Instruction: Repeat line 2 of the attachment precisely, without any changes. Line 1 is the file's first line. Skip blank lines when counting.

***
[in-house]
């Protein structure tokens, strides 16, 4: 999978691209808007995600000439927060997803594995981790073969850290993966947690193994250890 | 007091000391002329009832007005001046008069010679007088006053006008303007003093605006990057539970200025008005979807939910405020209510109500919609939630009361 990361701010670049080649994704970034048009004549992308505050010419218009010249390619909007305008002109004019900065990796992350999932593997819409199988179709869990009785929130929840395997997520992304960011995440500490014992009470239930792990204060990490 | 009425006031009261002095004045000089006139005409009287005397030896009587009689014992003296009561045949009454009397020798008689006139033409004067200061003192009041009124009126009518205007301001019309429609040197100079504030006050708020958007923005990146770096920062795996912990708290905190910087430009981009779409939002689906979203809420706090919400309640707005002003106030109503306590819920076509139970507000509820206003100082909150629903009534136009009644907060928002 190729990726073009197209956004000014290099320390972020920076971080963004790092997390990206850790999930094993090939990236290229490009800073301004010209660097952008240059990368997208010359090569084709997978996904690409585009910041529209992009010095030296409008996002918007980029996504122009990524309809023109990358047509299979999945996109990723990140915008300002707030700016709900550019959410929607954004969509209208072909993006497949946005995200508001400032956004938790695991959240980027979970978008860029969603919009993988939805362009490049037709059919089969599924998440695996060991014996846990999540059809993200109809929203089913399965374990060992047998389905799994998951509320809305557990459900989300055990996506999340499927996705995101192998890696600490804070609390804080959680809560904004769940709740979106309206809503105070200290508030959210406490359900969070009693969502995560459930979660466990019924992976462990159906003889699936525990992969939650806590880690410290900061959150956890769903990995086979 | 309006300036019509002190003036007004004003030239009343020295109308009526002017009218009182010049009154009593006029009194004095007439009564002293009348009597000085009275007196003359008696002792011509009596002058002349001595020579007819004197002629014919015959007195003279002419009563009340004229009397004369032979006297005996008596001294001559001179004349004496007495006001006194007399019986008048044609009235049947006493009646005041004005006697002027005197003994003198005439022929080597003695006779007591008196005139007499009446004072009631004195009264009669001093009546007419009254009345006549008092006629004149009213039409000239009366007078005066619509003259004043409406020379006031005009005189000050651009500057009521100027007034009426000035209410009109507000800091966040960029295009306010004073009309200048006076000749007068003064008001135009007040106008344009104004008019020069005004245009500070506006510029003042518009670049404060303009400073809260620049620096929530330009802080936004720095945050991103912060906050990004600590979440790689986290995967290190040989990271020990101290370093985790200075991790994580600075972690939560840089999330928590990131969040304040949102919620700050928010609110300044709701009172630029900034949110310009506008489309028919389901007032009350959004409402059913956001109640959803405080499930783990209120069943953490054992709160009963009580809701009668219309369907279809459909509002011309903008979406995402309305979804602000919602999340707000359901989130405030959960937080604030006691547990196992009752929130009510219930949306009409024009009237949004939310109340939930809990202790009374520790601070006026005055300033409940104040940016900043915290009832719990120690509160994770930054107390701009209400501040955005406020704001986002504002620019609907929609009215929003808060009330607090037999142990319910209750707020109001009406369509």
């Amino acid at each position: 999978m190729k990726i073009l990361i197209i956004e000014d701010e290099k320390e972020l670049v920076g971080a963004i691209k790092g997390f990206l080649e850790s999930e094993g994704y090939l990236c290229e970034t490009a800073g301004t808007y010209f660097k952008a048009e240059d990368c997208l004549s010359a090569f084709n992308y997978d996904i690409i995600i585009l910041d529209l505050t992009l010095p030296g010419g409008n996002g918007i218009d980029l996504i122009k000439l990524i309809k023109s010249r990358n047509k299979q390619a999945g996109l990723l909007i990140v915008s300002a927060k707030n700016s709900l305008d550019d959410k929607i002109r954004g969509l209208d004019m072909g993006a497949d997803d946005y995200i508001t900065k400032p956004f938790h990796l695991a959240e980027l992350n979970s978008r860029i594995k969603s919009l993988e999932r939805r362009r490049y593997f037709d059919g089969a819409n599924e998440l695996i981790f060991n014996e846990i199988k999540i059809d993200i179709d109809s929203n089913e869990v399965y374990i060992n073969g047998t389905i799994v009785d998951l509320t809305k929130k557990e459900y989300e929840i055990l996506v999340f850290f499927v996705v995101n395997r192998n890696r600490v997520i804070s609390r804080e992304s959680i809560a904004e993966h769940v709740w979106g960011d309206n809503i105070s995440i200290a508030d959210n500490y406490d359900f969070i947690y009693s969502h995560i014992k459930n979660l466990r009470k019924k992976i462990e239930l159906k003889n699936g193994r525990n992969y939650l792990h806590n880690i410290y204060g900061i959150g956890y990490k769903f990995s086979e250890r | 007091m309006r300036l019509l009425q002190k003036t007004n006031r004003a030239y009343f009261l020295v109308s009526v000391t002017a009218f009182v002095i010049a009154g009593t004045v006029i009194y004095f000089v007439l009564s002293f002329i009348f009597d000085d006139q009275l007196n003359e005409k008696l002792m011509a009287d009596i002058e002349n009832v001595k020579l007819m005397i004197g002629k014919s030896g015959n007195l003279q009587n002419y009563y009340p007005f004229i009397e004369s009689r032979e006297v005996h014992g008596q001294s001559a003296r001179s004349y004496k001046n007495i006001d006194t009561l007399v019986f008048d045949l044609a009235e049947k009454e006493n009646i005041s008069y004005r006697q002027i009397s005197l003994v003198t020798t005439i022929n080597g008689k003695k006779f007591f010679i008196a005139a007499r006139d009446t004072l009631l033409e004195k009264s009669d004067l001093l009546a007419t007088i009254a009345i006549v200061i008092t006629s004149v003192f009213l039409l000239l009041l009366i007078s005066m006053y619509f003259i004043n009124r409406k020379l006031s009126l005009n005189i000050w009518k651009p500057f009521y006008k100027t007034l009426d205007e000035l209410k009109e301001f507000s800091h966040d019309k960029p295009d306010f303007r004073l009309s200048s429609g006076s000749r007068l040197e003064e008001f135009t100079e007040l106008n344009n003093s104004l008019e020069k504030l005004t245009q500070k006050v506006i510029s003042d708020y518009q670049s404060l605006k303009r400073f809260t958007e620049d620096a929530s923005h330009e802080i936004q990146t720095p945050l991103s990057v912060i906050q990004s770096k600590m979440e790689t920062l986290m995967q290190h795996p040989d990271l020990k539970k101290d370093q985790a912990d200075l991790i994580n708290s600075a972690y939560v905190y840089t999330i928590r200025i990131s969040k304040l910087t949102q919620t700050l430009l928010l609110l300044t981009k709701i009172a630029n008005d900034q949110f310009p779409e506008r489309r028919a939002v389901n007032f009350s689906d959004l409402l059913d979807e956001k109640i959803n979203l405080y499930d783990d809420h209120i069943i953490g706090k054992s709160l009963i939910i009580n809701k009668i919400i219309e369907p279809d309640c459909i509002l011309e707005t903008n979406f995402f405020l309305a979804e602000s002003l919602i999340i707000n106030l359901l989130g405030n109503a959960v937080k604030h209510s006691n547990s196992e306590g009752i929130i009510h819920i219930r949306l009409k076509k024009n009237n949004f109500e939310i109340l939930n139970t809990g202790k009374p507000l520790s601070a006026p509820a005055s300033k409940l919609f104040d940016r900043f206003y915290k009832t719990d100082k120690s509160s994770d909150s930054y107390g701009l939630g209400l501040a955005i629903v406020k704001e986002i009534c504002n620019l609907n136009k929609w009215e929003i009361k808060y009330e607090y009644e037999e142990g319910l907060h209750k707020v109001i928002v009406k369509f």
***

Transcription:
């Protein structure tokens, strides 16, 4: 999978691209808007995600000439927060997803594995981790073969850290993966947690193994250890 | 007091000391002329009832007005001046008069010679007088006053006008303007003093605006990057539970200025008005979807939910405020209510109500919609939630009361 990361701010670049080649994704970034048009004549992308505050010419218009010249390619909007305008002109004019900065990796992350999932593997819409199988179709869990009785929130929840395997997520992304960011995440500490014992009470239930792990204060990490 | 009425006031009261002095004045000089006139005409009287005397030896009587009689014992003296009561045949009454009397020798008689006139033409004067200061003192009041009124009126009518205007301001019309429609040197100079504030006050708020958007923005990146770096920062795996912990708290905190910087430009981009779409939002689906979203809420706090919400309640707005002003106030109503306590819920076509139970507000509820206003100082909150629903009534136009009644907060928002 190729990726073009197209956004000014290099320390972020920076971080963004790092997390990206850790999930094993090939990236290229490009800073301004010209660097952008240059990368997208010359090569084709997978996904690409585009910041529209992009010095030296409008996002918007980029996504122009990524309809023109990358047509299979999945996109990723990140915008300002707030700016709900550019959410929607954004969509209208072909993006497949946005995200508001400032956004938790695991959240980027979970978008860029969603919009993988939805362009490049037709059919089969599924998440695996060991014996846990999540059809993200109809929203089913399965374990060992047998389905799994998951509320809305557990459900989300055990996506999340499927996705995101192998890696600490804070609390804080959680809560904004769940709740979106309206809503105070200290508030959210406490359900969070009693969502995560459930979660466990019924992976462990159906003889699936525990992969939650806590880690410290900061959150956890769903990995086979 | 309006300036019509002190003036007004004003030239009343020295109308009526002017009218009182010049009154009593006029009194004095007439009564002293009348009597000085009275007196003359008696002792011509009596002058002349001595020579007819004197002629014919015959007195003279002419009563009340004229009397004369032979006297005996008596001294001559001179004349004496007495006001006194007399019986008048044609009235049947006493009646005041004005006697002027005197003994003198005439022929080597003695006779007591008196005139007499009446004072009631004195009264009669001093009546007419009254009345006549008092006629004149009213039409000239009366007078005066619509003259004043409406020379006031005009005189000050651009500057009521100027007034009426000035209410009109507000800091966040960029295009306010004073009309200048006076000749007068003064008001135009007040106008344009104004008019020069005004245009500070506006510029003042518009670049404060303009400073809260620049620096929530330009802080936004720095945050991103912060906050990004600590979440790689986290995967290190040989990271020990101290370093985790200075991790994580600075972690939560840089999330928590990131969040304040949102919620700050928010609110300044709701009172630029900034949110310009506008489309028919389901007032009350959004409402059913956001109640959803405080499930783990209120069943953490054992709160009963009580809701009668219309369907279809459909509002011309903008979406995402309305979804602000919602999340707000359901989130405030959960937080604030006691547990196992009752929130009510219930949306009409024009009237949004939310109340939930809990202790009374520790601070006026005055300033409940104040940016900043915290009832719990120690509160994770930054107390701009209400501040955005406020704001986002504002620019609907929609009215929003808060009330607090037999142990319910209750707020109001009406369509």